The cause of the fire is under investigation.

Nervous residents posted photos on social media showing the plume of smoke, as seen from their front porches. Others choked back tears as they left the area in their vehicles, capturing photos and videos of trees along the roadside and homes in the distance engulfed in fire.

Many questioned how there was anything left to burn.

"People are still recovering from last year. A lot of these people who are getting evacuated right now were also evacuated last year, so it's a very difficult time for them," said Matthew Garcia, a fire information officer with the State Forestry Division.

Among them was Rita Childers, a retiree from Manuelitas. She spent the night in the community of Las Vegas about 15 miles (24 kilometers) away after being told to leave her home Wednesday as the fire grew.

Childers told the Albuquerque Journal that she spotted big plumes of black smoke while returning from a walk.

"At first I was like, 'No, not again. I can't believe this is happening,'" Childers said.

Crews on Thursday worked to keep the flames from reaching more homes while many of those who live in the small communities that are scattered throughout the mountains remained evacuated. Children were excused from school, roads in the area remained closed and neighboring communities opened temporary shelters.

"State, local and federal resources are responding and fire managers have implemented a full suppression strategy," George Ducker, a spokesperson with the State Forestry Division, said in an update issued Thursday.

Forecasters called for another round of wind and red flag conditions through the evening.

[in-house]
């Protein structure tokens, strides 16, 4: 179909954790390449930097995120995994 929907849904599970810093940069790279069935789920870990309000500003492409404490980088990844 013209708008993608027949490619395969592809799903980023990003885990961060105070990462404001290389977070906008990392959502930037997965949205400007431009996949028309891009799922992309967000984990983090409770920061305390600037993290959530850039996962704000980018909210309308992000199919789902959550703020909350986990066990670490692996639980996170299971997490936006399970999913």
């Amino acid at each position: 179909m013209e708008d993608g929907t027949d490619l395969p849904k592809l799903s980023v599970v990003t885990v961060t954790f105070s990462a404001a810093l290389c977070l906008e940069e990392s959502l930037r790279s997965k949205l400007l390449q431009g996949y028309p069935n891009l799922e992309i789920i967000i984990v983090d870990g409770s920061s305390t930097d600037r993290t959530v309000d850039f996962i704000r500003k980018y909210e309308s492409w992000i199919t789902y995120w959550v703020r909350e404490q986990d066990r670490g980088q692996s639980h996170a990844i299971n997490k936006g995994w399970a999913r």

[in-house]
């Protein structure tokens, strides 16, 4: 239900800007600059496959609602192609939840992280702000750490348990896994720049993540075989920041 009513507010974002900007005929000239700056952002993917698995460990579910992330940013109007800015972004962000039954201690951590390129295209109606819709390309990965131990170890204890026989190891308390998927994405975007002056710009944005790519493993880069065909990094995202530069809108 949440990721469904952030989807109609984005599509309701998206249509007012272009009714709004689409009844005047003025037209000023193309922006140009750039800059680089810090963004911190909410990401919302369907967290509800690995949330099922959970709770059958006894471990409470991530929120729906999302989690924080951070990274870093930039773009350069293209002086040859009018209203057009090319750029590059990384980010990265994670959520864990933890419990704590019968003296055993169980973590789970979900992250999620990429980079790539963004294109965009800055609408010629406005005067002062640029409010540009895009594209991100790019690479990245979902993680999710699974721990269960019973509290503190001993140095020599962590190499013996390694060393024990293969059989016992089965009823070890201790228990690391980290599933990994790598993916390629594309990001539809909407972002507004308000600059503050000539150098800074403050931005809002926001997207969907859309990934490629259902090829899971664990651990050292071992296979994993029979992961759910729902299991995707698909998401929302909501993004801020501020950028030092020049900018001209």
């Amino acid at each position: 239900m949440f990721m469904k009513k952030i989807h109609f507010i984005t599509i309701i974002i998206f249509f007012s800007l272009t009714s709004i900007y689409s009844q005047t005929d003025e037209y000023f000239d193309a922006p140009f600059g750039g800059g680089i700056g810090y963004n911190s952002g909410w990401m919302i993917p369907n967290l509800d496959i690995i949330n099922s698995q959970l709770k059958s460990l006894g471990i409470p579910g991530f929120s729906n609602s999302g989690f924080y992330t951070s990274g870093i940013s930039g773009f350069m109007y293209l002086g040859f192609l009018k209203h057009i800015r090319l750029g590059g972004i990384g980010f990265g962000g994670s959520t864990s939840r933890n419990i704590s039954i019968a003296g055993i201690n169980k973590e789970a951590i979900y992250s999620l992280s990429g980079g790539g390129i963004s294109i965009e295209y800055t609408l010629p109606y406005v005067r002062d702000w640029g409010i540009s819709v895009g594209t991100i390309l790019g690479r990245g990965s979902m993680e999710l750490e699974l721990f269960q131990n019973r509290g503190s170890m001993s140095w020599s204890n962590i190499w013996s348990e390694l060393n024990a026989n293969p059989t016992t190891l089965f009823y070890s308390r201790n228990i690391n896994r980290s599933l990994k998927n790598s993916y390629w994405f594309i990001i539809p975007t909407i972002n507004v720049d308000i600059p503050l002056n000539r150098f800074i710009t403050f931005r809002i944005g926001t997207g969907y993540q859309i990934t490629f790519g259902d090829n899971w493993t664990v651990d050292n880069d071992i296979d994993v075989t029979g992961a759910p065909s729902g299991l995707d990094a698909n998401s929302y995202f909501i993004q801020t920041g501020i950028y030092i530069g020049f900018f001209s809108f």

Two elite firefighting crews were getting help Thursday from other hand crews, bulldozers, engines and a helicopter. Officials said more resources that could mount an attack from the air were on order.

Ducker said emergency responders were on the ground assessing damage and trying to tally how many homes and other structures had burned.

While above-average snowpack in the higher elevations of the Rocky Mountain foothills have helped, forecasters say the region is still feeling the effects of a long-term drought — and that there were many pockets of unburned fuel left within the footprint of last year's Hermit's Peak-Calf Canyon Fire.

That fire — the largest in New Mexico's recorded history — started on national forest land when two prescribed burn operations went awry, fueled by relentless spring winds. Private landowners had far more acres burned, with the majority seeing moderate burn levels.

While wildfires are a necessary part of many forest ecosystems, experts with the New Mexico Forest and Watershed Restoration Institute have said that the scale of damage from the 2022 fire will leave its mark on the area for decades.

It also has left an emotional mark on residents whose families have ties to this landscape going back generations. Many were praying Thursday that the flames could be corralled soon.

Higher humidity levels — and possibly some rain — predicted for the area Saturday would likely help, Garcia said.

Nationally, the fire season is off to a slower start, with about one-third the number of acres burning compared to this same time last year, according to the National Interagency Fire Center.

Thousands surrender to Border Patrol as Title 42 ends - By Danielle Prokop, Source New Mexico Under the shadow of Gate 42, Elizabeth Ramirez repeated “I didn’t want it to be like this,” as she crossed over the Rio Grande, low and sluggish over algae.

She was one of a group of two dozen people surrendering to U.S. Customs and Border Patrol on Wednesday. The people crossing would say where they were from – Colombia, Peru, Venezuela – children waved, people threw thumbs up or made hearts with their hands to the cameras and members of the media.

Ramirez walked nearly last, crying. She said that coming to the U.S. was a shared dream, between herself and her 13-year old daughter. She told reporters that her daughter was killed in Hermosillo, Sonora, where Ramirez was from.

“I’m holding her right here,” she said, carrying her daughter’s ashes in a bag to the bus waiting below the embankment.

Ramirez is one of the thousands of people to surrender to the border patrol in recent days, as a massive shift in immigration policy looms on the U.S. Southern border.